Sean D. Elliot/The Day
Going back into the nostalgia vault I found a newspaper clipping from January 17, 1994 and immediately had to find the original negatives from the assignment.
I was just six-months into my job here at The Day, still working primarily as a night photo editor, when the phone rang one evening. On the line was none other than Michel DuCille, the photo editor at the Washington Post. I might have been a a little awestruck, his work and the work of his staff was regular fodder for the inspiration wall of a young photojournalist.
DuCille was looking for a photographer for an assignment the next day and I, being no fool, expressed my interest even before I'd determined if my employer was okay with my taking outside work.
The assignment was the burial with full military honors of a Vietnam war veteran who had died in D.C. a week earlier. The Post had a reporter who had written the story, but they only had a family handout of the man from 30-years prior.
A conversation ensued, first between me and The Day's photo editor Tom Toth and then between Tom and Michel. A deal was struck. The Day would allow me to take the assignment and The Post would let The Day also run the photo.
The sad story, which I cannot like off the post's web site because it was long before even the Washington Post had a web site, told us of Alonzo Fields, Jr., a 1962 graduate of Fitch High School in Groton who joined the navy, became a corpsman and helped set-up mobile hospitals in Vietnam. He retired with the rank of chief petty officer in 1982 and that was when his family lost track of him.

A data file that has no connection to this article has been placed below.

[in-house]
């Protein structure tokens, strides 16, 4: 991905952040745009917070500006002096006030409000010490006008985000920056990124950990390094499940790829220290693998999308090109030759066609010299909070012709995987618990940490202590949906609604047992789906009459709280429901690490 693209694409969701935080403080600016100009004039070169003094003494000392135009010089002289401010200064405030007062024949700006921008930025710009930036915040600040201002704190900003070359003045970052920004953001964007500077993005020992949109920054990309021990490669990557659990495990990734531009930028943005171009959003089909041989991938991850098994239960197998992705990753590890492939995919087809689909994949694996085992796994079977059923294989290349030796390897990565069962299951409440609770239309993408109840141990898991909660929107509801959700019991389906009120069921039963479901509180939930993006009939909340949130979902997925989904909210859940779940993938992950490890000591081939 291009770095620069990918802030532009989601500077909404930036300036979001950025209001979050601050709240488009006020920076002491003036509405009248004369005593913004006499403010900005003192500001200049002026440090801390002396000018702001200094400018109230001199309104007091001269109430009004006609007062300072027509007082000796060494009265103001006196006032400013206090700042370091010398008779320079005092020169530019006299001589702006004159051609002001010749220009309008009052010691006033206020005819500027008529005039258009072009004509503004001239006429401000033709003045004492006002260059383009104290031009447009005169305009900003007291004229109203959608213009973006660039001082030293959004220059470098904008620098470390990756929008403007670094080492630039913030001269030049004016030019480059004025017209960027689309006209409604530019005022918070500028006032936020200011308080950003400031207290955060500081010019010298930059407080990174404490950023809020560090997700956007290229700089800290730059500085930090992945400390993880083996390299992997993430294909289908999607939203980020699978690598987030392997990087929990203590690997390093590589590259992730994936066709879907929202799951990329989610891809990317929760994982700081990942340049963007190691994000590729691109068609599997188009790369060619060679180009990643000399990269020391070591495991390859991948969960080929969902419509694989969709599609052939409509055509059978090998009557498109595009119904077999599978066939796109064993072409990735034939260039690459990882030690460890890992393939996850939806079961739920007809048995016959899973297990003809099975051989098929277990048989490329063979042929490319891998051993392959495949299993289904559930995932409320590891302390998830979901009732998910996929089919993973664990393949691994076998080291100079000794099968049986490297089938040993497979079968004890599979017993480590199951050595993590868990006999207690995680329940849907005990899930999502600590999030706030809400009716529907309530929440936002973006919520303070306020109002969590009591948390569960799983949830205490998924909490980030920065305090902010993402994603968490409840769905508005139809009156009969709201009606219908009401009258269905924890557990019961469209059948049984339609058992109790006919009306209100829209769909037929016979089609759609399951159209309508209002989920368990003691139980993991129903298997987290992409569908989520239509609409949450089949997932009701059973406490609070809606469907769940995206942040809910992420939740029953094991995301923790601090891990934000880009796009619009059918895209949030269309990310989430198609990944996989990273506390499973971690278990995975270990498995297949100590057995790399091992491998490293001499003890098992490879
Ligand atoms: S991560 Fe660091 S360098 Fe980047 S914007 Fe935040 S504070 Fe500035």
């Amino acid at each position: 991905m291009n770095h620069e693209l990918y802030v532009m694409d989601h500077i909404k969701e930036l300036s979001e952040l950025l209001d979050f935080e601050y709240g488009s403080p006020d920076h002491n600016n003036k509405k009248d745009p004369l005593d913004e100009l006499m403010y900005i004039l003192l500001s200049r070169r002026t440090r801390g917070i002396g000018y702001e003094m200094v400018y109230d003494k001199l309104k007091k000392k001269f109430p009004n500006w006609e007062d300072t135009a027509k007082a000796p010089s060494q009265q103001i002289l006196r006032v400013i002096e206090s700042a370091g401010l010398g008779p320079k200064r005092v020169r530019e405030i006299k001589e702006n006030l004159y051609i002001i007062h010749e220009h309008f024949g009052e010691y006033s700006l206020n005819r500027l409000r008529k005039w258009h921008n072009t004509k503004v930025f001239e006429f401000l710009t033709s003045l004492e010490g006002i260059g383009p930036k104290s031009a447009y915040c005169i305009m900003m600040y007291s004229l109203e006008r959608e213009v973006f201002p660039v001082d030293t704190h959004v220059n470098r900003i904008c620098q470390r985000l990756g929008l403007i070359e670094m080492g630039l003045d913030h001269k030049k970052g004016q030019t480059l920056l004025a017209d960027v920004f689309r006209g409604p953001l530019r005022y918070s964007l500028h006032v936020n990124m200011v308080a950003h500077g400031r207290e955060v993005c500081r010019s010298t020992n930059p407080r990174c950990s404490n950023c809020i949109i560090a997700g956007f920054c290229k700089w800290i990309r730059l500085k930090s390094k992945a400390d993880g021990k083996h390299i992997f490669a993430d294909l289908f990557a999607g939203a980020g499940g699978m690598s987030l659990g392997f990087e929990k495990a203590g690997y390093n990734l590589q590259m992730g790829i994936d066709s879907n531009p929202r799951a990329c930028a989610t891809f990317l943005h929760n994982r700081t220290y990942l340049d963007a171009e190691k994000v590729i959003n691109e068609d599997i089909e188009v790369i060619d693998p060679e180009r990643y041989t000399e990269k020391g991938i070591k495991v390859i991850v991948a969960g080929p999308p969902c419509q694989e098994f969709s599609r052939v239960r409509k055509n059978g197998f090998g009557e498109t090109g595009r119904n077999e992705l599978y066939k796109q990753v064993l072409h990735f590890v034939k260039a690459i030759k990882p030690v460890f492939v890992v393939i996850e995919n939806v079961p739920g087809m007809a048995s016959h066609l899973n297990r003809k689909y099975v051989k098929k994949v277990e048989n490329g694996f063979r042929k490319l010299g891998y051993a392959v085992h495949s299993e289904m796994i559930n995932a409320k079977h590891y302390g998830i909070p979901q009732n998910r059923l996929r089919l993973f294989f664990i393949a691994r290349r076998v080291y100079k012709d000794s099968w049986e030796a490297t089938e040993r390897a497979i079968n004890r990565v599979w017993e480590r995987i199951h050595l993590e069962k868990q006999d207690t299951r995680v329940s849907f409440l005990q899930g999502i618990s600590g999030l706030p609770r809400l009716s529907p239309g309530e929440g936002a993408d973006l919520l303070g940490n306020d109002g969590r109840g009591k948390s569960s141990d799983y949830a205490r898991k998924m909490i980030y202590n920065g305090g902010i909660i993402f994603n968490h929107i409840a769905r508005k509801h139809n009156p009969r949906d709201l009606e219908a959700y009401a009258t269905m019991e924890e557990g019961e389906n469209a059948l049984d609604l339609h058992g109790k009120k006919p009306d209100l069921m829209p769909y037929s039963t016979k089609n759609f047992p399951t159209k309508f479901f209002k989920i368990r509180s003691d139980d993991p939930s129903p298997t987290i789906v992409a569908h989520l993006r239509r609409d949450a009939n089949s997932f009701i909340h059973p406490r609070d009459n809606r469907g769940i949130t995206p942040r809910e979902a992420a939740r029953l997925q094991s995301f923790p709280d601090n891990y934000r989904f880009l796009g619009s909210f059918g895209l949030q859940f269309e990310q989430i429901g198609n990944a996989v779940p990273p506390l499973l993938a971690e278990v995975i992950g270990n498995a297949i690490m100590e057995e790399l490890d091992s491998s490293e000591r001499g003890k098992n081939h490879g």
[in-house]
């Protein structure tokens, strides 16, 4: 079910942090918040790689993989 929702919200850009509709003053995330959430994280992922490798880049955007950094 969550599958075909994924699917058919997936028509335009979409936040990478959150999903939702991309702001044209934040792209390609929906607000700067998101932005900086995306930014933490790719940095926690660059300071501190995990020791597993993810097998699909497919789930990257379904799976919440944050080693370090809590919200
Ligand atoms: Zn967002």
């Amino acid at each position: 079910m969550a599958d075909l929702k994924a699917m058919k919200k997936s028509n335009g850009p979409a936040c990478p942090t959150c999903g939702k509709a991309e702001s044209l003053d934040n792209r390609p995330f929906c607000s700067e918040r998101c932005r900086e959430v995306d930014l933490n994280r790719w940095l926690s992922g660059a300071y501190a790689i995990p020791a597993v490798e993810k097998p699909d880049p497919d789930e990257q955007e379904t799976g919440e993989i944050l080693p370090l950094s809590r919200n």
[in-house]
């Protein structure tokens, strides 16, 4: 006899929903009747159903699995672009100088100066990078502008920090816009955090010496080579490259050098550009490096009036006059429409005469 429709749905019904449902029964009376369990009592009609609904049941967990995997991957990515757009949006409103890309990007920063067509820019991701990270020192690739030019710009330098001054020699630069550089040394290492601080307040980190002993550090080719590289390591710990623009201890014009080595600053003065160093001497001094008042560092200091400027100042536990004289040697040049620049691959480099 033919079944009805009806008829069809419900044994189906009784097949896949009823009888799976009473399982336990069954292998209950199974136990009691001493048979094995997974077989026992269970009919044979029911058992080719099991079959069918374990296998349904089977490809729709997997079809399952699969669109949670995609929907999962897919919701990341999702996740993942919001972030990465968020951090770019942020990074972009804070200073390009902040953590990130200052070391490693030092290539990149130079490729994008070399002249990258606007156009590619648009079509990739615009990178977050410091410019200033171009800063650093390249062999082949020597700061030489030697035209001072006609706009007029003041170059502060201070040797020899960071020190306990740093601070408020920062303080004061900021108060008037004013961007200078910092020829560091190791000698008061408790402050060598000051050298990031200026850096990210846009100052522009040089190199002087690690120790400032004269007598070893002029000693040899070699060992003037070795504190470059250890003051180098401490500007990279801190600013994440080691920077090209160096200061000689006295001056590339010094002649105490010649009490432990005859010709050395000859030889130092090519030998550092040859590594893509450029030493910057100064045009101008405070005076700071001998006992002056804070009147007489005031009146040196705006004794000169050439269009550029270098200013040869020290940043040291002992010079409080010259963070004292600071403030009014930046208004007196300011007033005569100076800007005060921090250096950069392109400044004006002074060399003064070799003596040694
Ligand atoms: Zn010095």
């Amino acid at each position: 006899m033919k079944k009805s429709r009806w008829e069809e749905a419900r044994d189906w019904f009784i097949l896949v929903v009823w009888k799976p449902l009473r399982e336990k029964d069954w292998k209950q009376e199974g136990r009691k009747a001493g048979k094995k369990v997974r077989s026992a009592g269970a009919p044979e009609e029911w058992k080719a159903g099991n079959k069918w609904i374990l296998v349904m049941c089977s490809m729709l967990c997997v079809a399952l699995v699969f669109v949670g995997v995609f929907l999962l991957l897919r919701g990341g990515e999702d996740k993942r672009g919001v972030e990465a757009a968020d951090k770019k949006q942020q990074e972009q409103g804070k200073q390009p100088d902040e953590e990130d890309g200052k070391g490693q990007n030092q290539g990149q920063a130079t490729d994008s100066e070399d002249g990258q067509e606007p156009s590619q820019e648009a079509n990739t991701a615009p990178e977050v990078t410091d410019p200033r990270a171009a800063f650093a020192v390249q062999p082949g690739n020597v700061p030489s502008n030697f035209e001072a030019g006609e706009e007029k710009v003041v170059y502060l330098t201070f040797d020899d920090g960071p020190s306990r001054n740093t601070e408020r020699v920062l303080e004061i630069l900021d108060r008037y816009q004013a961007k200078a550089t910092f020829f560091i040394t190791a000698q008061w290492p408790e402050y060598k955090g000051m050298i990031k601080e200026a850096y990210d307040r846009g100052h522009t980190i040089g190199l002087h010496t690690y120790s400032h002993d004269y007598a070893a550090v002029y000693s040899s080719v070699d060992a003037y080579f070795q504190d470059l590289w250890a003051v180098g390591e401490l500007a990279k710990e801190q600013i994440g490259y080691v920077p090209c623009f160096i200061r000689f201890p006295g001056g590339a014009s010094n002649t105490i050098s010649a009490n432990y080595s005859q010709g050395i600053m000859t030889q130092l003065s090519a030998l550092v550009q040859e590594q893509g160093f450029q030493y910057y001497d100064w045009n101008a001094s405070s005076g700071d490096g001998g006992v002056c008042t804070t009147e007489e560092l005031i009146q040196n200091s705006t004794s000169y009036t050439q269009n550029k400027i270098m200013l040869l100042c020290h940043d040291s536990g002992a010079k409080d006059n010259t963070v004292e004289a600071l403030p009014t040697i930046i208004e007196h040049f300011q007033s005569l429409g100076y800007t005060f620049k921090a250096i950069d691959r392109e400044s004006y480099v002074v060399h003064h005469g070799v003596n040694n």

His mother, Estelle Fields, told the Post that the family lost contact with him around that time. They would hear from him from time to time as he bounced through some jobs. He did eventually start to get his pension and VA benefits and took classes as George Washington University, but still, by the mid-1980's he was homeless on the streets of Washington, D.C. and in January of 1994 he was found dead in his tent across from the Corcoran Gallery of Art.
The homeless there knew Fields as "Doc" for his medical knowledge and willingness to help them. He was active pushing for better help for the homeless and spent some time with a social service agency in the city.
So, there I was, standing across the snow-covered frozen ground at St. Mary's cemetery in New London as an honor guard of Navy sailors acted as pallbearers, a rifle team fired off a volley and the folded flag was presented to Field's mother at the graveside.